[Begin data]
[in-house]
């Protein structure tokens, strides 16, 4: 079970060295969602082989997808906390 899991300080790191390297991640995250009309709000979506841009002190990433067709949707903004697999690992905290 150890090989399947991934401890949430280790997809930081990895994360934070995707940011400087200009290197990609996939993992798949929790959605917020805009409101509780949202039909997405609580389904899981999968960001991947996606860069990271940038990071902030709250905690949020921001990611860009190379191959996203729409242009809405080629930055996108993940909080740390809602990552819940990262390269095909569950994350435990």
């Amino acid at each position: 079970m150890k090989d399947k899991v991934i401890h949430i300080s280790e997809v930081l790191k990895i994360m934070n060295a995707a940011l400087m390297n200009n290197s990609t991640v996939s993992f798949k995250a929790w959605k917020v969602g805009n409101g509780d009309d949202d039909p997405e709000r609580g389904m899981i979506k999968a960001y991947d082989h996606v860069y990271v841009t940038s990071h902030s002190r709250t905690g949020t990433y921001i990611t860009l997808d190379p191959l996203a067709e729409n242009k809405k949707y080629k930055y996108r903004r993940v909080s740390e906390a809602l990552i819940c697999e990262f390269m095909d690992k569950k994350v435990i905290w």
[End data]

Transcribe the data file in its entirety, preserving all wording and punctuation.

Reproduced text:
[in-house]
């Protein structure tokens, strides 16, 4: 079970060295969602082989997808906390 899991300080790191390297991640995250009309709000979506841009002190990433067709949707903004697999690992905290 150890090989399947991934401890949430280790997809930081990895994360934070995707940011400087200009290197990609996939993992798949929790959605917020805009409101509780949202039909997405609580389904899981999968960001991947996606860069990271940038990071902030709250905690949020921001990611860009190379191959996203729409242009809405080629930055996108993940909080740390809602990552819940990262390269095909569950994350435990």
């Amino acid at each position: 079970m150890k090989d399947k899991v991934i401890h949430i300080s280790e997809v930081l790191k990895i994360m934070n060295a995707a940011l400087m390297n200009n290197s990609t991640v996939s993992f798949k995250a929790w959605k917020v969602g805009n409101g509780d009309d949202d039909p997405e709000r609580g389904m899981i979506k999968a960001y991947d082989h996606v860069y990271v841009t940038s990071h902030s002190r709250t905690g949020t990433y921001i990611t860009l997808d190379p191959l996203a067709e729409n242009k809405k949707y080629k930055y996108r903004r993940v909080s740390e906390a809602l990552i819940c697999e990262f390269m095909d690992k569950k994350v435990i905290w």